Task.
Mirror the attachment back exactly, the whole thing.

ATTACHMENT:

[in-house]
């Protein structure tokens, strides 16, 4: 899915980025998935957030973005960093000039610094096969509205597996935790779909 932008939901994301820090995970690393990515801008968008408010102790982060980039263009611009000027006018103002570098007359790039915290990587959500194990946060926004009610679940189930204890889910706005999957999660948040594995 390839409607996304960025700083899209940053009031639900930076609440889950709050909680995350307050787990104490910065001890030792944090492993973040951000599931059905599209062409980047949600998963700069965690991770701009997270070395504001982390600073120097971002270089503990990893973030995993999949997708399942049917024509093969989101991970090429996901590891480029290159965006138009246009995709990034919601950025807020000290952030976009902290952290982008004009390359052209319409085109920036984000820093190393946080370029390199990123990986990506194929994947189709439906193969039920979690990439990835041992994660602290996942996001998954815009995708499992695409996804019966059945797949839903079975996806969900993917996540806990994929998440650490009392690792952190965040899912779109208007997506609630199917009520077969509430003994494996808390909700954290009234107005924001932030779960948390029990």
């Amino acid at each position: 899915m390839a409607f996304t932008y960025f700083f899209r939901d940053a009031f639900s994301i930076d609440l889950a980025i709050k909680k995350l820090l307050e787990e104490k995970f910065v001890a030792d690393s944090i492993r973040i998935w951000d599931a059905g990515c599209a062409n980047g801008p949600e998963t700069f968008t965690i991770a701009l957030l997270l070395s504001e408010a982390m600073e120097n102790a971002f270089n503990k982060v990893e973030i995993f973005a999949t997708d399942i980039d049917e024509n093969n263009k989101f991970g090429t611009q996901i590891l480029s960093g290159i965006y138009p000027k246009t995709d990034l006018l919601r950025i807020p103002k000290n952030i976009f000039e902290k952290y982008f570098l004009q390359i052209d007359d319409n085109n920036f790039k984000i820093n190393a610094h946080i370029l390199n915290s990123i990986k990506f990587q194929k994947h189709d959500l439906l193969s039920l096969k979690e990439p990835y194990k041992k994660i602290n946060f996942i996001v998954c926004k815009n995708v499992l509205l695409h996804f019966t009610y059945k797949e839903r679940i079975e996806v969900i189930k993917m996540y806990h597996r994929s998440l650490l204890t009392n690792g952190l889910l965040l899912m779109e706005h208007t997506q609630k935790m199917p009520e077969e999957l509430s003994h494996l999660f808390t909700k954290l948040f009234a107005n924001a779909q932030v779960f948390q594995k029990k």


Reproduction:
[in-house]
């Protein structure tokens, strides 16, 4: 899915980025998935957030973005960093000039610094096969509205597996935790779909 932008939901994301820090995970690393990515801008968008408010102790982060980039263009611009000027006018103002570098007359790039915290990587959500194990946060926004009610679940189930204890889910706005999957999660948040594995 390839409607996304960025700083899209940053009031639900930076609440889950709050909680995350307050787990104490910065001890030792944090492993973040951000599931059905599209062409980047949600998963700069965690991770701009997270070395504001982390600073120097971002270089503990990893973030995993999949997708399942049917024509093969989101991970090429996901590891480029290159965006138009246009995709990034919601950025807020000290952030976009902290952290982008004009390359052209319409085109920036984000820093190393946080370029390199990123990986990506194929994947189709439906193969039920979690990439990835041992994660602290996942996001998954815009995708499992695409996804019966059945797949839903079975996806969900993917996540806990994929998440650490009392690792952190965040899912779109208007997506609630199917009520077969509430003994494996808390909700954290009234107005924001932030779960948390029990």
């Amino acid at each position: 899915m390839a409607f996304t932008y960025f700083f899209r939901d940053a009031f639900s994301i930076d609440l889950a980025i709050k909680k995350l820090l307050e787990e104490k995970f910065v001890a030792d690393s944090i492993r973040i998935w951000d599931a059905g990515c599209a062409n980047g801008p949600e998963t700069f968008t965690i991770a701009l957030l997270l070395s504001e408010a982390m600073e120097n102790a971002f270089n503990k982060v990893e973030i995993f973005a999949t997708d399942i980039d049917e024509n093969n263009k989101f991970g090429t611009q996901i590891l480029s960093g290159i965006y138009p000027k246009t995709d990034l006018l919601r950025i807020p103002k000290n952030i976009f000039e902290k952290y982008f570098l004009q390359i052209d007359d319409n085109n920036f790039k984000i820093n190393a610094h946080i370029l390199n915290s990123i990986k990506f990587q194929k994947h189709d959500l439906l193969s039920l096969k979690e990439p990835y194990k041992k994660i602290n946060f996942i996001v998954c926004k815009n995708v499992l509205l695409h996804f019966t009610y059945k797949e839903r679940i079975e996806v969900i189930k993917m996540y806990h597996r994929s998440l650490l204890t009392n690792g952190l889910l965040l899912m779109e706005h208007t997506q609630k935790m199917p009520e077969e999957l509430s003994h494996l999660f808390t909700k954290l948040f009234a107005n924001a779909q932030v779960f948390q594995k029990k």